Writing at a later period, Sankey gives some interesting information bearing on the early days of his hymn book. The evangelists had only been a short time in England, and were conducting meetings in the provinces, when Sankey wrote to London offering to give his selection of songs to the publishers of Philip Phillips’ hymn book, Hallowed Songs, free of charge if they would print them. This they respectfully declined. About this time, Mr. R. C. Morgan, of The Christian, on hearing of the refusal of the other publishers to accept the hymns, offered to take them and publish them in pamphlet form. So Mr. Sankey cut from his scrap book twenty-three pieces, rolled them up, and wrote on them the words “Sacred Songs and Solos, sung by Ira D. Sankey at the meetings of Moody of Chicago.” “This book, together with the edition of words only,” says Mr. Sankey, “has now I grown into a volume of twelve hundred pieces, and up to the present time has possibly the largest sale of any book except the Bible.”
It is interesting to learn that, even in these days of many hymn books, Sacred Songs and Solos has not diminished in public favour, for up to the end of last year (1930), the sale had reached the unparalleled total of more than seventy million copies.
The visit of the American evangelists to this country, when the famous Sankey hymn book was first introduced to the world, received tremendous publicity. Wherever they went their reception was usually of the most cordial nature, while their hymns were sung and referred to in the most unlikely places. For instance, during a circus performance in Dublin, one clown, with a pretended air of dejection, said to another, “I say, I feel quite Moody to-night; how do you feel?” “Oh,” responded the other, “I’m rather Sankeymonious.” Contrary to what was expected, this by-play was not only met with hisses, but the whole audience rose to their feet and joined with tremendous effect in singing, “Hold the fort for I am coming!”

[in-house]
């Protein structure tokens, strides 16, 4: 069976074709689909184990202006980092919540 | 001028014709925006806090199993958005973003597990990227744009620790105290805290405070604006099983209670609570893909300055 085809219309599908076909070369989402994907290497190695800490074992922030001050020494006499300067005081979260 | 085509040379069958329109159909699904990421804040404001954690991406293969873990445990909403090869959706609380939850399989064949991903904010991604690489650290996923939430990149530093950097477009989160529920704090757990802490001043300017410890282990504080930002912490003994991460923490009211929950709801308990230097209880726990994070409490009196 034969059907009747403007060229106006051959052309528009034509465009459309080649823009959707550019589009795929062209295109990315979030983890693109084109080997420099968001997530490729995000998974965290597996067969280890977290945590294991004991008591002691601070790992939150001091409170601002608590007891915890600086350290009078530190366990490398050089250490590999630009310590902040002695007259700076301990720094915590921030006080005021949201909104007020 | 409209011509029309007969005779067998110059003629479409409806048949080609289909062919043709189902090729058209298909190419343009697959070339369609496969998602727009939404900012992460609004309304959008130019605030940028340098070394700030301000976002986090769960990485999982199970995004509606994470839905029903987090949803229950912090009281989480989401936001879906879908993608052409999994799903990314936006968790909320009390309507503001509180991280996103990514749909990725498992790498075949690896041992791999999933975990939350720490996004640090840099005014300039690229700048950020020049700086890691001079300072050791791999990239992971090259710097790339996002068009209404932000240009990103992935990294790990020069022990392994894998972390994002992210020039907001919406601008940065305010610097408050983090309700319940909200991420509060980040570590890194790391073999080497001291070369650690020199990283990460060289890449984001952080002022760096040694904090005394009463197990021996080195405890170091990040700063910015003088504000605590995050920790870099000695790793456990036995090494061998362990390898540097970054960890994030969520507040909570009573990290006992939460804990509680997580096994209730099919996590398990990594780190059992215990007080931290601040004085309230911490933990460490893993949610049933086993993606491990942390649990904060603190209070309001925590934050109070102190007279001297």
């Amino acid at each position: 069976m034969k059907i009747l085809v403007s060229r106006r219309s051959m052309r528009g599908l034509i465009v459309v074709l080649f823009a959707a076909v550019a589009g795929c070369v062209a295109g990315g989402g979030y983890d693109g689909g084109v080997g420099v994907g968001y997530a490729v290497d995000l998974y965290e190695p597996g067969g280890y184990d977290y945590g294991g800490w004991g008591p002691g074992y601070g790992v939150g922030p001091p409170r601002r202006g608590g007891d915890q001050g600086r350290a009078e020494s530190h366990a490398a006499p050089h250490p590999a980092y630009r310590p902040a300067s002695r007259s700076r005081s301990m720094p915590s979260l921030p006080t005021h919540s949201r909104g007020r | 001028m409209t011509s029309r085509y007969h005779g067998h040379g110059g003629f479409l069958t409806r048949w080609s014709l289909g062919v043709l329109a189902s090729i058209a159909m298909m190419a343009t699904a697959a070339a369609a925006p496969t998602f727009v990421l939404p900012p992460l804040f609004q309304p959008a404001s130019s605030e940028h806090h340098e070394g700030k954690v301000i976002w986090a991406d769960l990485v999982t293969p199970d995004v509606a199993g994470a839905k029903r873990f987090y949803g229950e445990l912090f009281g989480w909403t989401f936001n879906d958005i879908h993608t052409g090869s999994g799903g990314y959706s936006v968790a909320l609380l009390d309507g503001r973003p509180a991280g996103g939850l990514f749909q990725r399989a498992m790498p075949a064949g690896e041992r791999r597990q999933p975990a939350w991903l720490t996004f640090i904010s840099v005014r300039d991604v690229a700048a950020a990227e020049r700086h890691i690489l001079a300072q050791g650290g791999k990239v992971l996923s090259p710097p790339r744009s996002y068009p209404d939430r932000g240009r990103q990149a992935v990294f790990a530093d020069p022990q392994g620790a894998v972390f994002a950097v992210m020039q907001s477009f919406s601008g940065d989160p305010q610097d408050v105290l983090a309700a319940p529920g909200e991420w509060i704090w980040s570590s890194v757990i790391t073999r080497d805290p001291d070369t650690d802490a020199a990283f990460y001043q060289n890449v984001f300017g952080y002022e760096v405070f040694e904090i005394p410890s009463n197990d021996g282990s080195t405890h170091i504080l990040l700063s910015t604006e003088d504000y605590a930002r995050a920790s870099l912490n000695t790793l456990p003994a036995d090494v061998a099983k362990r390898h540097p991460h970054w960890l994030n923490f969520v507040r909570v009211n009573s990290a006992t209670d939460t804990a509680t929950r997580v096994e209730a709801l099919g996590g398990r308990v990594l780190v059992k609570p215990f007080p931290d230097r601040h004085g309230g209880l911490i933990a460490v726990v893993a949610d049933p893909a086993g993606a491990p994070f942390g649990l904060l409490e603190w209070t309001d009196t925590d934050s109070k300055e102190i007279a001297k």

A story is told connected with a visit, about this particular time, of the late Professor Blackie to Carlisle. Upon his departure from the Border city, the professor was given by his hostess a parcel, with strict injunctions not to open it until well on his journey; when he did so, he discovered it contained some bread and cheese, and one of Moody and Sankey’s hymn books. Professor Blackie proved equal to the occasion, and replied to his hostess:
“For the body, cheese,
For the soul, Sankey;
For both of which, madam,
I heartily thank ye:
And blessed be she
Who did what she could,
To make a lean man fat,
And a bad man good.”
Sankey’s faith in the power of sacred song was fully rewarded, for he lived to see these songs make their way into the hearts of millions of people.
Among writers who laid the foundation of American Gospel hymnody the following names are familiar: W. B. Bradbury, P. P. Bliss, Philip Phillips, Ira D. Sankey, James McGranahan, W. J. Kirkpatrick, Robert Lowry, George C. Stebbins, H. R. Palmer, D. W. Whittle, T. C. O’Kane, J. R. Sweney, W. H. Doane, Fanny Crosby, E. O. Excell and Charles H. Gabriel. Of this group of sweet singers, whose songs have been carried to the ends of the earth, Mr. Stebbins and Mr. Gabriel alone remain.